Monday, November 30, 2015

Review: Tritensil

My good friend Spencer of SAR Global Tool put me in touch with a maker-buddy of his, Jeff Busboom of JM Boom Concepts who has a nice eating tool which has just come onto the market. This is the Tritensil.

The Tritensil is made from food grade Nylon 66 which is the same material that Cordura fabrics are spun from, which means that it is not only light weight but virtually indestructible in normal use. These 17cm (6 3/5") long utensils which are 3cm (1 1/4") wide at the head, and 2cm (3/4") wide shaft it seems to be a bit wide in the hand, but comfortably so, at only 20g (0.7oz). Thats a lot of utensil for not much mass.

Tritensil provides the full capabilities of a fork, spoon and knife in a two piece set. Not only are the fork tines protected from damage while nesting inside the spoon bowl but the very clever design keeps the two Tritensil pieces snuggly secured to each other, eliminating the tell-tale clink-clank of metal cutlery as well as minimizing the chance of loss.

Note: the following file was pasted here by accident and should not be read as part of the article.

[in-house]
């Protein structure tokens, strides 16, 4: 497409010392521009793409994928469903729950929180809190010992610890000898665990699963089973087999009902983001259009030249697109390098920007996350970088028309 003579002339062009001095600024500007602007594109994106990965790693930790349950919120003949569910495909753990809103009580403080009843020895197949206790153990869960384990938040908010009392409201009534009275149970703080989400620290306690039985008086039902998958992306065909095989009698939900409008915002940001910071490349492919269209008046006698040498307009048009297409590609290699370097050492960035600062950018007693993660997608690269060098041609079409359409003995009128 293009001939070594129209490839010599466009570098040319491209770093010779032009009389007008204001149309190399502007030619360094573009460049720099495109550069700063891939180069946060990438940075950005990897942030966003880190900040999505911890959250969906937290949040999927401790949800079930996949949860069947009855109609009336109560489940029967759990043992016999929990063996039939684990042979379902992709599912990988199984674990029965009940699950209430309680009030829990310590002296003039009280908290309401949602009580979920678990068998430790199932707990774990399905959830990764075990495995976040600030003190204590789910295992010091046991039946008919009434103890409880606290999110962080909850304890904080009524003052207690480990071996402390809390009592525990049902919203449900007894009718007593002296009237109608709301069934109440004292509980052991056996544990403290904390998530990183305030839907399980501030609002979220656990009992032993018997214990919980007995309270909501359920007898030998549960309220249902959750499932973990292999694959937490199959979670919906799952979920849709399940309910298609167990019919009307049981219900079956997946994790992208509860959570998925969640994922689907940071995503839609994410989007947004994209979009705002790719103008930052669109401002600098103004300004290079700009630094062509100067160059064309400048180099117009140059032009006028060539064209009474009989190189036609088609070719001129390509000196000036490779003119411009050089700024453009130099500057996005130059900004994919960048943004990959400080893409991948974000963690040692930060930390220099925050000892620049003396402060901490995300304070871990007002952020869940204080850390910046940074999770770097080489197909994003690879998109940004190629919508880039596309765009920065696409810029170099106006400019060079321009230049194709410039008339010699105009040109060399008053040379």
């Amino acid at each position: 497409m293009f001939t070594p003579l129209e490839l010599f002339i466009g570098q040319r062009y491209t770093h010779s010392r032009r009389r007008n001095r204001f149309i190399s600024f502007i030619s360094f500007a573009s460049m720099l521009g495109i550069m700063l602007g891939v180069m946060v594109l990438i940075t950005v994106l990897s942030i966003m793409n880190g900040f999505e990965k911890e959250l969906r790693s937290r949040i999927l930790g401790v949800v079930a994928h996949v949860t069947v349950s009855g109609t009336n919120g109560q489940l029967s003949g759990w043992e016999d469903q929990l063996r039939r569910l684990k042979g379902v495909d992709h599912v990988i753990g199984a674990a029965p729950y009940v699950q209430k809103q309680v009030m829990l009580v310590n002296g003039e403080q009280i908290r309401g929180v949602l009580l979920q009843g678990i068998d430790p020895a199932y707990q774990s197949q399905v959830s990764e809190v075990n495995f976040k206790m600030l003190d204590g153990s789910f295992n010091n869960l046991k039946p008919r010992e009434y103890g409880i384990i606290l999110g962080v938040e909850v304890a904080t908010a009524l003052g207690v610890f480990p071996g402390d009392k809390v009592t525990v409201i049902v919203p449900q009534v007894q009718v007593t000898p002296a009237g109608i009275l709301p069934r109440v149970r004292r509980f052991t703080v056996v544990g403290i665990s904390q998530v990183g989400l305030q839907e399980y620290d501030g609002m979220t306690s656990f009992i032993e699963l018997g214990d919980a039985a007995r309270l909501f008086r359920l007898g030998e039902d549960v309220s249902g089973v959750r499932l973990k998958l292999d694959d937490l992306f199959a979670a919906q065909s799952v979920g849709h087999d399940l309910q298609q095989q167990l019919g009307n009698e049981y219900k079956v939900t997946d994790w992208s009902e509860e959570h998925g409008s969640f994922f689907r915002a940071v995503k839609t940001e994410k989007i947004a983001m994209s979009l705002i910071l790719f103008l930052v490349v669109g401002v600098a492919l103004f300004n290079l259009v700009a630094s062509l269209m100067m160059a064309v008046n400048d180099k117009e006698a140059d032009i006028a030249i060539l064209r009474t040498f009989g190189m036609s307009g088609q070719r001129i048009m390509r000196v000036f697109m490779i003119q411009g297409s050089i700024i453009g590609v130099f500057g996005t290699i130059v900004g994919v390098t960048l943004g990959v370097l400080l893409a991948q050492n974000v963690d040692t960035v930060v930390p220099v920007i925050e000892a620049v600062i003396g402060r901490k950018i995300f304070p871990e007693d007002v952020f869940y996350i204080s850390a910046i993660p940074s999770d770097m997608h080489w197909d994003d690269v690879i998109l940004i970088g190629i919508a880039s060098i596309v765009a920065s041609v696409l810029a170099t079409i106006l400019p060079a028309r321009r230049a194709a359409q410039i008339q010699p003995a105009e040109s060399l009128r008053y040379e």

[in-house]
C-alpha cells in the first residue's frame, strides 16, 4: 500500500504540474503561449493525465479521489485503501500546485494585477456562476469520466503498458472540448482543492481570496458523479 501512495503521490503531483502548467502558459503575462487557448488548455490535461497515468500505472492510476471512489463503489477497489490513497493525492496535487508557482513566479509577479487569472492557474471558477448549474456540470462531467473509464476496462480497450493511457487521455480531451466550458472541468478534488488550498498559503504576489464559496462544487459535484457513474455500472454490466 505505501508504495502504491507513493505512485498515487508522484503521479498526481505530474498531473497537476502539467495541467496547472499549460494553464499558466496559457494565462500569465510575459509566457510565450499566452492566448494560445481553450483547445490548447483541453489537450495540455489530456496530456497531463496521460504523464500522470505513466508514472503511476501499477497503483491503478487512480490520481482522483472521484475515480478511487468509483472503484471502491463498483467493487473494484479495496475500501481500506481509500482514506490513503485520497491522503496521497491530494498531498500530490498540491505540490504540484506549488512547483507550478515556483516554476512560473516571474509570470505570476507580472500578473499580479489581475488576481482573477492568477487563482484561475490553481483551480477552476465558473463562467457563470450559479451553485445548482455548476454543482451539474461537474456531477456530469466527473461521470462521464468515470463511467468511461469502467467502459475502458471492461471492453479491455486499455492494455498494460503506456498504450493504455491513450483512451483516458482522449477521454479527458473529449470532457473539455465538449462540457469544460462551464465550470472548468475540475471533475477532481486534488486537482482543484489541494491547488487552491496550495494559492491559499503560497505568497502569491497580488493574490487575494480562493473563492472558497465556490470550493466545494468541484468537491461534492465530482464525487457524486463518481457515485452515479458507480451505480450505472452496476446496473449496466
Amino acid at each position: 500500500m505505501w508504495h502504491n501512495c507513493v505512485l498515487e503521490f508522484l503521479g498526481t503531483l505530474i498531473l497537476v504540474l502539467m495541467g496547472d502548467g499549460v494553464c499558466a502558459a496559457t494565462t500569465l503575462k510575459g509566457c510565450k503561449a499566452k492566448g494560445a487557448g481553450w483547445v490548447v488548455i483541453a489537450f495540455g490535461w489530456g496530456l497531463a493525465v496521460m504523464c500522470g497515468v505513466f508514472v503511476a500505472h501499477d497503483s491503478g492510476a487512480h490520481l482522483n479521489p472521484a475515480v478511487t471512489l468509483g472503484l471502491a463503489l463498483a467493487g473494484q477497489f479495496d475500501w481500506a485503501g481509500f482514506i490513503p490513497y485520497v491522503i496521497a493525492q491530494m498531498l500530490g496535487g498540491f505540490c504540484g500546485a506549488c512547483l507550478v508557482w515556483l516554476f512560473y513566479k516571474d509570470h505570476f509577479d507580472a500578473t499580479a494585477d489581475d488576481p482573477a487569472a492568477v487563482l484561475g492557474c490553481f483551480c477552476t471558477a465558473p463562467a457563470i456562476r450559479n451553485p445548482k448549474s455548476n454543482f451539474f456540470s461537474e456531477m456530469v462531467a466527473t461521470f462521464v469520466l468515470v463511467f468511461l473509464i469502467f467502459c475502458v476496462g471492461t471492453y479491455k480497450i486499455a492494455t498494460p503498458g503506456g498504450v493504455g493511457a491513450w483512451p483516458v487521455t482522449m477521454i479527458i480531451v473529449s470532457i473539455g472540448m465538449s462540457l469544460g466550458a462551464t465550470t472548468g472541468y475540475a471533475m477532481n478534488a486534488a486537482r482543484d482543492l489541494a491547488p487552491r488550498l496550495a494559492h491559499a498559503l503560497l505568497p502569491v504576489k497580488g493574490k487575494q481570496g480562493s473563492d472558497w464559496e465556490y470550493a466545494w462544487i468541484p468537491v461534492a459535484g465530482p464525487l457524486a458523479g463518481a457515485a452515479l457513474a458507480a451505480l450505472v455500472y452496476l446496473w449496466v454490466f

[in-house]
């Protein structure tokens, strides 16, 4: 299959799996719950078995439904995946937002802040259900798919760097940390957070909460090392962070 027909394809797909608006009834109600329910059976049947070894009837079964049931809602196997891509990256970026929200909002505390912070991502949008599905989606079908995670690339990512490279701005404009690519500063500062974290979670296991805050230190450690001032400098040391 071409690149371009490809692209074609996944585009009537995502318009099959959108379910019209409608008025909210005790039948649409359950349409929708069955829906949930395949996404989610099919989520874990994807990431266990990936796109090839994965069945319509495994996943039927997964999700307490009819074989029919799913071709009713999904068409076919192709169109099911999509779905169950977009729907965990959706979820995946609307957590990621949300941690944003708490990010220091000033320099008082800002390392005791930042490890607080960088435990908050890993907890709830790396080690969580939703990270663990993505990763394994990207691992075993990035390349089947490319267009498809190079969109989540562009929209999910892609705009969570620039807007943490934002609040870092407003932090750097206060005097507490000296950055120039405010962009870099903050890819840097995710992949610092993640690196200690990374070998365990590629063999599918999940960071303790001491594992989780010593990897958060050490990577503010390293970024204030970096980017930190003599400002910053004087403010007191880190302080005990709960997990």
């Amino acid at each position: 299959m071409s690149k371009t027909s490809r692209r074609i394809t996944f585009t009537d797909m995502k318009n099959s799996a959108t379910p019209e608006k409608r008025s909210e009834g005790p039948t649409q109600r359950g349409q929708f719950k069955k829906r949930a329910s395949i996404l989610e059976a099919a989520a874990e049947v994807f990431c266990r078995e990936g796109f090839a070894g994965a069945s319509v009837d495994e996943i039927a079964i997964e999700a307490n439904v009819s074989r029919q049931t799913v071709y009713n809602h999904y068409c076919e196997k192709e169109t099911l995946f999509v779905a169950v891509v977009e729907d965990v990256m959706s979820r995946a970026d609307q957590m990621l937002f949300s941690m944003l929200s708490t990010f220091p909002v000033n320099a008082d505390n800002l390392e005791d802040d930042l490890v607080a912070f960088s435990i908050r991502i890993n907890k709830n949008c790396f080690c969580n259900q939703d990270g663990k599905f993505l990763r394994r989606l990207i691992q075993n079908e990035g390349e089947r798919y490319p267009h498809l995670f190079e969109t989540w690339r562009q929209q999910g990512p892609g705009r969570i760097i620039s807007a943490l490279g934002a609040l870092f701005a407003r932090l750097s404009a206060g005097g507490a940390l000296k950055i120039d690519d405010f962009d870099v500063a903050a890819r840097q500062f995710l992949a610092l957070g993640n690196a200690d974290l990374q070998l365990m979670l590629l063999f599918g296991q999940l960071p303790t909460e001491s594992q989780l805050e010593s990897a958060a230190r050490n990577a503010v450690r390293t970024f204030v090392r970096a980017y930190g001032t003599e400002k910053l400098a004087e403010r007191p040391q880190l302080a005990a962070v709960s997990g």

The spoon/knife portion has ridges along the outside edges when then ride along the internal rails of the fork to for a surprisingly secure combo. The fork tines can stick out a little, but are protected from the twisting/, snagging dangers that plastic-wear often suffers from in packs.

The interlocking design also allows the Tritensil to be configured into an extended Spork by flipping it around an slotting them together, almost doubling the overall useable length for those times you may find yourself eating out of a pouch. No more sticky hands and you plumb the depths of a mylar redoubt.

I also like not having to put a utensil down when eating, so doubling it over like this allows you to eat unmolested without dropping your eating tools in the dirt.

The eating tools are equipped with a 4" ruler, as well as a hole for either a lanyard or a slit ring to retain it. The width of the Tritensil makes it ideal to slip into a PALS/MOLLE channel.

The knife will cut steak, the Tritensil will stack and store, its basically a full set of plastic cutlery that will have you covered. When you compare it to even a set such as the Mountain Design Alpha set, it's really a good step up.

For back-country, deepest darkest forests, cliff-side or crowded and sneaky-handed hospital break-rooms meals, you wont go wrong with a set of Tritensil's.

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